Paul Brandt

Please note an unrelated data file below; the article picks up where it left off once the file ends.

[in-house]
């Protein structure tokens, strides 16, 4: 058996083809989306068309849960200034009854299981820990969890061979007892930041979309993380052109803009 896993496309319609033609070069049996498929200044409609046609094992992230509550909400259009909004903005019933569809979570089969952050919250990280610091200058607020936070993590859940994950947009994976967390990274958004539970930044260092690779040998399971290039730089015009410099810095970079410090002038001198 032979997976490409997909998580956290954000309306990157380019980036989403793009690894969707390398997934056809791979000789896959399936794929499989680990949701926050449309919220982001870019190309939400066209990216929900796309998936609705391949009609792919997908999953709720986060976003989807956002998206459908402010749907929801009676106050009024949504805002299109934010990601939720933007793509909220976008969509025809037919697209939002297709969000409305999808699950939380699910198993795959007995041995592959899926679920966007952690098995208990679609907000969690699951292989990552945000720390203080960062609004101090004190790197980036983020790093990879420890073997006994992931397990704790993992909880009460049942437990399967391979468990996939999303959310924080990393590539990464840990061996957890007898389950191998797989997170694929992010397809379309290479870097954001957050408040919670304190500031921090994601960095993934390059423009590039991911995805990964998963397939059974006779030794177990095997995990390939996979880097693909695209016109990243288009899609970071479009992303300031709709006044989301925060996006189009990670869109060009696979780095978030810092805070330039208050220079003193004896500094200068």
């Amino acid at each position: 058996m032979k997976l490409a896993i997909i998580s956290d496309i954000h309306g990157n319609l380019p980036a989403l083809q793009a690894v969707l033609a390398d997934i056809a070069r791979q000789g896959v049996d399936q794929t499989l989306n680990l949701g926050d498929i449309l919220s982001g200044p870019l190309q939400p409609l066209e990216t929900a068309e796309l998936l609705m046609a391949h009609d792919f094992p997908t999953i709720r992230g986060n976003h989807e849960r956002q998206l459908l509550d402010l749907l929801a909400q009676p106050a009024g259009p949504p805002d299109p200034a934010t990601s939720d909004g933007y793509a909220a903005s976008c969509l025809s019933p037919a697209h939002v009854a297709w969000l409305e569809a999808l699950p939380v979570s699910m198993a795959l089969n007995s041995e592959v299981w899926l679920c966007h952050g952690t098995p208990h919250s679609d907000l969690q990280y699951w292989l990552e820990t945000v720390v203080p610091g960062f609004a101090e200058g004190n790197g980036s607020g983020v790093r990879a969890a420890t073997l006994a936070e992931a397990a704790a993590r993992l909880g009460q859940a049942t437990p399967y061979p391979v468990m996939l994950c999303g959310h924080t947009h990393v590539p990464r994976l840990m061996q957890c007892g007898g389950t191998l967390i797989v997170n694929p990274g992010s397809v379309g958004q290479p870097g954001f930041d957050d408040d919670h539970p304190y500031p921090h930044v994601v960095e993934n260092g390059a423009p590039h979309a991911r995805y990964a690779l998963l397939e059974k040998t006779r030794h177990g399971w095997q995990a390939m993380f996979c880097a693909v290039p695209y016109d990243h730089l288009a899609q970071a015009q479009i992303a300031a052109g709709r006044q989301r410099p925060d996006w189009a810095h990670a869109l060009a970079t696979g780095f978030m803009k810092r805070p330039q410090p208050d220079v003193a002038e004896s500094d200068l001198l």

Paul Brandt was on of the key modern jewellers of the 1920s. He worked with the most famous jewellers of his time, including Fouquet and Sandoz. He was born in Chau-Fonds, in Switzerland, in 1883, moving to Paris when he was young. He studied jewellery, painting, sculpture, carving, enamelling, medal making and stone engraving, with Chaplain and Allard. Finally choosing to specialise in jewellery design he set up his own business, eventually registering his maker's mark on 22nd October, 1912, with his premises at 23 rue Victor-Chevreuil. He first adopted the Art Nouveau style, later moving to the Art Deco style, taking part in the International Exhibition of Decorative Art, in 1925. He considered his jewellery as works works of art in their own right. His final jewellery exhibition was in 1936. From the 1930s he extended his activity to interior design, then to industrial pursuits. He opened a tin factory in rue de Tlemcen, which helped with the war effort. He died in Paris, in 1952.

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